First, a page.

By Guest author

On 4 June, EDRi member Liga voor Mensenrechten granted the Belgian Big Brother Awards. The public voted for the former public prosecutor Yves Liégeois for his views on DNA databases for newborn babies. The second prize, the professional jury’s prize, went to the “smartphone”, our ever-present pocket-size spy, and the third prize, the Lifetime Achievement Award, was given to the NSA for its tireless efforts to create a ubiquitous surveillance infrastructure.

The main goal of the Big Brother Awards is to create awareness of an endangered fundamental right: our right to privacy. Big Brother is everywhere. These days, there’s no domain of your daily life left where you’re not registered, spied upon or analysed for security or commercial reasons. IIt may happen with or without your consent, in return for a few discounts or “free” services that are paid for by  the creation and use of psychological profiles of the end-user.

The public voted Antwerp’s former public prosecutor Yves Liégeois as the winner of Big Brother Award. Liégeois became well-known in 2013 for his controversial statements regarding the introduction of DNA databases for babies.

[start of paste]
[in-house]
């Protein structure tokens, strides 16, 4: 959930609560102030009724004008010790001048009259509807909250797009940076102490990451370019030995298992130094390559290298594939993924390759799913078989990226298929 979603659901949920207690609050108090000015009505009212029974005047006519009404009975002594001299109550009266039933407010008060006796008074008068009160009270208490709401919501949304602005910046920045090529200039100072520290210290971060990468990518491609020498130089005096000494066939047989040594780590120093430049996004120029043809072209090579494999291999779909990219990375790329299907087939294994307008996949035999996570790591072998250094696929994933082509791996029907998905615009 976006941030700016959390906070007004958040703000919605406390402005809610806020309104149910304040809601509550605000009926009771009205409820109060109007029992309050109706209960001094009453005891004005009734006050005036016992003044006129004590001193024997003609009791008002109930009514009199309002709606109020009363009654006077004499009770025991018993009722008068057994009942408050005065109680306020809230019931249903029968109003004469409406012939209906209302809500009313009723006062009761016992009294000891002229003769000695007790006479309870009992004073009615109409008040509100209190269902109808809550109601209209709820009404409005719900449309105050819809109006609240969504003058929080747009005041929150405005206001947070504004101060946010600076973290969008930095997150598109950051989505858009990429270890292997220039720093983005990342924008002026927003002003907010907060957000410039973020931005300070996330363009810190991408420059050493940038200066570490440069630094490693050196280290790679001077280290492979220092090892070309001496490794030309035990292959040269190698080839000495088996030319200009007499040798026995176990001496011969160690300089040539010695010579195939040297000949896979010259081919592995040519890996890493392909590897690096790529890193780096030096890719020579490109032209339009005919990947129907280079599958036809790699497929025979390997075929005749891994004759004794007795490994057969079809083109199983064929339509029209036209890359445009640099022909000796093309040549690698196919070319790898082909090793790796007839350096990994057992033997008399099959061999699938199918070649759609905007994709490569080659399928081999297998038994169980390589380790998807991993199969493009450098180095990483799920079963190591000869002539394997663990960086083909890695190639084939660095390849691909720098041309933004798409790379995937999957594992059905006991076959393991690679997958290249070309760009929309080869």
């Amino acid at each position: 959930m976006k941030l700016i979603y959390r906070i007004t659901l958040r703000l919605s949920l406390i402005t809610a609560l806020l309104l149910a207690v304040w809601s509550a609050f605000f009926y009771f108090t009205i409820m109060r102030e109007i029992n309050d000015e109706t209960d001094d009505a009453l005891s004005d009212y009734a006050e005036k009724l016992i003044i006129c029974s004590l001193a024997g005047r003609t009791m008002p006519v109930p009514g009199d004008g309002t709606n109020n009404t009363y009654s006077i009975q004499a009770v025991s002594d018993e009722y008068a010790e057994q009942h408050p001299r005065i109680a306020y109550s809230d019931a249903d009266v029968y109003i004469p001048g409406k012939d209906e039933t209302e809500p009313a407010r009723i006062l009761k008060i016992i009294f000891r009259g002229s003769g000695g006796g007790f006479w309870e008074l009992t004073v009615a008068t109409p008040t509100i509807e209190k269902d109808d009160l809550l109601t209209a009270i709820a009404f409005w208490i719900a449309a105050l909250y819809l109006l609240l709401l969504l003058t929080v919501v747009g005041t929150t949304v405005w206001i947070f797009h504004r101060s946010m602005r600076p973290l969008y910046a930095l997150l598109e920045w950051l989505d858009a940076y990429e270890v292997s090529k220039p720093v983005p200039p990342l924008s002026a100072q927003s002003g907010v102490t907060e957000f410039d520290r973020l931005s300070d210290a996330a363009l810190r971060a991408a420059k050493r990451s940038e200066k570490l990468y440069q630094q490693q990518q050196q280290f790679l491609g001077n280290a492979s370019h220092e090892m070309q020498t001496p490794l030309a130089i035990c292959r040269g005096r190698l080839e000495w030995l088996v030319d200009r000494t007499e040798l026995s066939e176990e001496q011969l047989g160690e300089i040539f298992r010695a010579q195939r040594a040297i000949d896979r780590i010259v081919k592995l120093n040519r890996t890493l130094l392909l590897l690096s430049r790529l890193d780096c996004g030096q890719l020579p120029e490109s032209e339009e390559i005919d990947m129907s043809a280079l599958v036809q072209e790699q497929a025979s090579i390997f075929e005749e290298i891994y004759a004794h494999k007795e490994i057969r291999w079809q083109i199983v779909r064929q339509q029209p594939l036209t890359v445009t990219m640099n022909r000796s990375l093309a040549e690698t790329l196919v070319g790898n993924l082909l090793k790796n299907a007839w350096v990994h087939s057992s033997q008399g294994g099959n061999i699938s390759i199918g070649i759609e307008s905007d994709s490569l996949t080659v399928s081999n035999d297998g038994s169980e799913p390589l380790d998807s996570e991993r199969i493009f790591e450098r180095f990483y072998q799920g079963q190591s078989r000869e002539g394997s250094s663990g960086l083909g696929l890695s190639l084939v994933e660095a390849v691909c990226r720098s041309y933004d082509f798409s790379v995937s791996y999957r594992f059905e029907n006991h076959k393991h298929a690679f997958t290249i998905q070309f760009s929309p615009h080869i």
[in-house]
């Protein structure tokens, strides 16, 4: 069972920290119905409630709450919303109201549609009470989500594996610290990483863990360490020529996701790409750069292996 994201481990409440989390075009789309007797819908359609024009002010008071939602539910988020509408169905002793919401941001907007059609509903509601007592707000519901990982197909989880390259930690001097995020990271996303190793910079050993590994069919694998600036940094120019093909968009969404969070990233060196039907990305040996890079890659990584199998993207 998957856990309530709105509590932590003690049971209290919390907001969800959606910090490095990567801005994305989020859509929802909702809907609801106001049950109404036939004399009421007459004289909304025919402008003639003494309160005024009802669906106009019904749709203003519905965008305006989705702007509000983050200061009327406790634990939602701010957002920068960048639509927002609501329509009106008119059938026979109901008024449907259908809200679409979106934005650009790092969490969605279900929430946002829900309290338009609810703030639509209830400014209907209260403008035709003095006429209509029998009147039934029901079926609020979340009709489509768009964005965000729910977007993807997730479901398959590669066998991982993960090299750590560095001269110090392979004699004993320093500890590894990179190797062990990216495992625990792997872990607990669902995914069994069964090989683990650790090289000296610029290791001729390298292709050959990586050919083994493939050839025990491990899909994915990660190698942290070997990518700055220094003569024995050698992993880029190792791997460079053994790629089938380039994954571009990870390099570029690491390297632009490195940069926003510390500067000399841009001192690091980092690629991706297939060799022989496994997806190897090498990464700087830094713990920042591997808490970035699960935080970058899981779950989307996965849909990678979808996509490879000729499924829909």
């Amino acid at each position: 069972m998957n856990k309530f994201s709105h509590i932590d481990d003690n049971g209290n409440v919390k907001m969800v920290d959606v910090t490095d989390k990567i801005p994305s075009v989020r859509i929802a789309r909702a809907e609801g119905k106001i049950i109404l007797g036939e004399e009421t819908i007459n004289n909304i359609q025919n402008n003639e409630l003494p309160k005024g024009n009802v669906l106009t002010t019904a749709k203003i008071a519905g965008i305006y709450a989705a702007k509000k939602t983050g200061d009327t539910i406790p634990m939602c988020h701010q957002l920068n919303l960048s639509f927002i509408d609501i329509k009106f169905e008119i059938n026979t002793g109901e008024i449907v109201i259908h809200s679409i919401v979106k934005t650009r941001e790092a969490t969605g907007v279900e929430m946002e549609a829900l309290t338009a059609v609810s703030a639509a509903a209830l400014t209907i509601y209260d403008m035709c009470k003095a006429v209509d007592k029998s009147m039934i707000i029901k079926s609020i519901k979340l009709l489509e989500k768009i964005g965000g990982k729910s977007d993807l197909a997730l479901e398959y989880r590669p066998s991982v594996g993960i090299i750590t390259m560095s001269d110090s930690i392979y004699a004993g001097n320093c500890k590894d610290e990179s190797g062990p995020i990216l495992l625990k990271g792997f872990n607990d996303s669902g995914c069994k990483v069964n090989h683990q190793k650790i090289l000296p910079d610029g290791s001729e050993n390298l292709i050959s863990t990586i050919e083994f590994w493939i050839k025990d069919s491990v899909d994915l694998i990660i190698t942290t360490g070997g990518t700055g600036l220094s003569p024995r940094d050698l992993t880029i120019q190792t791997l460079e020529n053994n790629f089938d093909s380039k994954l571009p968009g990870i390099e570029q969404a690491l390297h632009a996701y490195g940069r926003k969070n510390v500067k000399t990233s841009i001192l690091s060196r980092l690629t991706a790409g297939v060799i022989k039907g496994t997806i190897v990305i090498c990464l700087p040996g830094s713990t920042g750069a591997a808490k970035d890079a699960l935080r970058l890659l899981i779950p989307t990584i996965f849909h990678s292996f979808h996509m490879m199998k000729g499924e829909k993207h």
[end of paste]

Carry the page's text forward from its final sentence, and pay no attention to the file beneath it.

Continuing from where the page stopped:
“Mr. Liégeois should know how important his words are. Within his official function he is supposed to defend our fundamental rights, including our right to privacy,”

said Caroline de Geest, spokesperson for the Liga voor Mensenrechten.

A jury of experts awarded the jury prize to the “smartphone”. They clarified the reasons behind their choice by stating:

“The smartphone is in fact a pocket-size spy that registers who and where we are, what we do and with whom we’re doing it. The average smartphone user is partly to blame for his or her vulnerability because of their apathy towards their own privacy. As long as IT developers will keep showering us with greedy data collecting apps smartphone users seem to accept, we will keep overlooking the fact that using these apps is not risk-free. These days, the norm for data collection seems to be based on the adage “the more, the merrier”.

The American intelligence service NSA was awarded with a special prize. The NSA became known worldwide during the events set in motion due to Edward Snowden’s revelations about NSA’s snooping scandals in 2013. The NSA was hailed as the biggest Big Brother of all times, because of its espionage and surveillance practices. The organisation was rewarded for its role with a Lifetime Achievement Award.

Big Brother Awards 2014: And the winners are… (only in Dutch, 04.06.2014)
http://www.mensenrechten.be/index.php/site/nieuwsberichten/big_brother_awards_2014_en_de_winnaars_zijn

(Contribution by Caroline De Geest, EDRi member Liga voor Mensenrechten, Belgium)